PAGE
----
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How to improve motivation in the workplace without money?

Written By

David Finney

Managing Director at The Energy of Conversation

Briefly Speaking

Looking for the right employee incentives? Find out how to increase your employees' motivation in the workplace without money or other standard business metrics.
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In answering how to increase motivation in the workplace without money, we must look at the emotional needs of an employee and first ask ourselves, how do we want to feel when we are at work? In doing this, we create the four cornerstones of job satisfaction:

Community – to feel that I am part of an interacting group

Worth –           to feel that I am heard, appreciated and valued

Inspiration –  to feel I am challenged and motivated into action

Growth –         to feel that I am continually learning and developing

In his legendary work FLOW, Mihaly Csikszentmihalyi speaks of two psychological processes:

  1. Differentiation – the need to stand out
     
  2. Integration – the need to fit in. 

This dual aspect can create internal conflict in the minds of employees and both must be addressed by the line manager.

If employees do not feel part of a local team or of the overall organisation, they will never be truly happy at work and this insecurity will provide constant interference which will distract them from fulfilling their potential. Although a sense of community can be encouraged in very simple and obvious ways, it is easy to neglect this fundamental aspect of human motivation.

Equally it is a basic human need to be appreciated. Without sincere appreciation and the occasional expression of gratitude, employees can quickly become resentful. Business leaders not recognising this and not maintaining it in their daily awareness risk losing their team’s commitment and attention. All employees must feel a deep sense of worth.

It has been well documented that the motivational value of salary increases and performance-related bonuses is limited and fairly short-term. Dan Pink, in his landmark work DRIVE, proclaims that once a person finds a task that he or she truly loves, external motivation is not only unnecessary but may even negate or diminish accumulated motivation levels. Leaders who are wondering how to improve motivation in the workplace without money need to keep this study in mind.

Every employee should be encouraged to adopt or design a special project which can provide balance in the working day. This project should be an initiative that benefits the organization and also develops the knowledge, confidence and skillset of the individual. Business leaders often feel responsible for motivating teams but they need to focus on providing individuals with the inspiration to motivate themselves.

The fourth cornerstone is about the importance of learning and development – personal coaching, group workshops, training courses – whatever is appropriate to the individual, their role and the organisation. Motivation in the workplace is lifted on multiple levels during effective L&D programmes:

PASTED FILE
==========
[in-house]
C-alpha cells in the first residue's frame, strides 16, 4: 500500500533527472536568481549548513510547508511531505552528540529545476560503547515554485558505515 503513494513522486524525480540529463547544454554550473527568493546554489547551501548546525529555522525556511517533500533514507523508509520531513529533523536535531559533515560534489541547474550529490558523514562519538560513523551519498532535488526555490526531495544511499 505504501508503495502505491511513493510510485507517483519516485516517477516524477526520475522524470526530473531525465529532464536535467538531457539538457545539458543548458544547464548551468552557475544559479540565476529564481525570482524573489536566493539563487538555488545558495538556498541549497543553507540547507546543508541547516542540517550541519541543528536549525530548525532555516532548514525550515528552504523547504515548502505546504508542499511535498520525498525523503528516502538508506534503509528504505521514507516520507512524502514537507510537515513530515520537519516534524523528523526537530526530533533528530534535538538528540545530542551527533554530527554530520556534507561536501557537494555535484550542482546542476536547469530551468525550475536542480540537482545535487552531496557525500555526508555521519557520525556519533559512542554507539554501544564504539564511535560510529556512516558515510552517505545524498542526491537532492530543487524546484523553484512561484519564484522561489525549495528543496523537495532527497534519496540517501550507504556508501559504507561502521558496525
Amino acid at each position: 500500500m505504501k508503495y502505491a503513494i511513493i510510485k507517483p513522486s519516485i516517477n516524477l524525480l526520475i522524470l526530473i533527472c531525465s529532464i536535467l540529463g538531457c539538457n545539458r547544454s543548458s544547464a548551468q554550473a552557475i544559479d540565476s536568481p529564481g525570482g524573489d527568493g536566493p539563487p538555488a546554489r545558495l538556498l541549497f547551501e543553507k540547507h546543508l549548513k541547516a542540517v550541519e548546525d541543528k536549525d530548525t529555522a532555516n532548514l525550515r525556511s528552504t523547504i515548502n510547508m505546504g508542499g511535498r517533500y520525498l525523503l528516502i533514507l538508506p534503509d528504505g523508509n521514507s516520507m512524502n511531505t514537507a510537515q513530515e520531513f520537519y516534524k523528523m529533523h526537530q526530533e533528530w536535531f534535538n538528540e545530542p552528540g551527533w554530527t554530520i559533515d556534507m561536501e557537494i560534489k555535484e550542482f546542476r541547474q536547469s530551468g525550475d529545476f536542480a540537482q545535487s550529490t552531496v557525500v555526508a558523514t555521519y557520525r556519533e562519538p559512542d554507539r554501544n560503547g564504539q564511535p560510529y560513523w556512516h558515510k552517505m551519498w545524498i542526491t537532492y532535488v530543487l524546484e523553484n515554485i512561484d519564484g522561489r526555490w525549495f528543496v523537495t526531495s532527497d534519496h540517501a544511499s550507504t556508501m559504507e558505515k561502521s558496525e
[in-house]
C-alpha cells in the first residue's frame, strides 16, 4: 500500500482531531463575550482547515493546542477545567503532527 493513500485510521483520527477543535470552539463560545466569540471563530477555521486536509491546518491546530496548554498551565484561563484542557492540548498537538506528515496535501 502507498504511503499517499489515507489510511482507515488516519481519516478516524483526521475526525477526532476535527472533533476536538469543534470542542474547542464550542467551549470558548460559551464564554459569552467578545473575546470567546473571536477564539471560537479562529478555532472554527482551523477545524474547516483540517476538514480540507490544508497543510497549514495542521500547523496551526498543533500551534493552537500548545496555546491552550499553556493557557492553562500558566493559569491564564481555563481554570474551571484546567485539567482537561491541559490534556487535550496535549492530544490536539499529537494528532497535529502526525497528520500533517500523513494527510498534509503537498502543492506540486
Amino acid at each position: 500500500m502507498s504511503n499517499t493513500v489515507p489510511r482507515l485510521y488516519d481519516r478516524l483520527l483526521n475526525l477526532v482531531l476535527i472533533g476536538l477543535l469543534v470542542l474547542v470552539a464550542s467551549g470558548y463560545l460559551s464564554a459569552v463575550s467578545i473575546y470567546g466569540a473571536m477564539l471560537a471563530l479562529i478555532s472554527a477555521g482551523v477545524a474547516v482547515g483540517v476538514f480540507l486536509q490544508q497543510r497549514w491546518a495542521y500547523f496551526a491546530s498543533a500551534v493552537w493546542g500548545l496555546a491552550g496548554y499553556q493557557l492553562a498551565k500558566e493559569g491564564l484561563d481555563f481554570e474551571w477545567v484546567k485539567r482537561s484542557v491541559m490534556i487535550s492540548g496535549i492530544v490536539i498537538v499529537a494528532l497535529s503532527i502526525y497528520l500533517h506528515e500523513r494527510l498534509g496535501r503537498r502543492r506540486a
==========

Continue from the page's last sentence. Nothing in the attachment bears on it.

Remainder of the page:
1. Knowing that the organisation has invested in personal development is motivational
     
  2. Support received by the line manager before and after the course is motivational
     
  3. Ideas and concepts gleaned from workshops or training courses is motivational
     
  4. Evidence that the learning can be applied in the working day is motivational

The growth of the individual in an organisation is critical to motivating employees, whilst effective and long term performance management is only fully achieved by addressing these four cornerstones of job satisfaction.

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2 Reader Comments Share your thoughts.

    Expert
    David Cliff 2 years ago
    What do you think? Add your comment here.
    Expert
    David Cliff 2 years ago
    Good article David, there are many ways modern management has apparently forgotten about motivation.

    This is what the article spontaneously brought to mind for me:

    Most of these can be subsumed under the article itself. Courtesy costs nothing, how and the way we communicate to others is critical. Sharing information, including the good and the challenging often requires presence of mind and sensitive timing before we start pulling in consultants for "management of change" seminars.

    Giving credit rather that promoting self is another and lets not forget the power of the old fashioned face to face, heartfelt, "thank- you".

    Most of all is the culture of the organisation one that is transparent and fair with opportunities for all. Can it truly celebrate difference and diversity or is "fitting in" a pre-requisite for employees to address rather than employers to facilitate.

    Thought provoking subject, as always.

    Best,

    David Cliff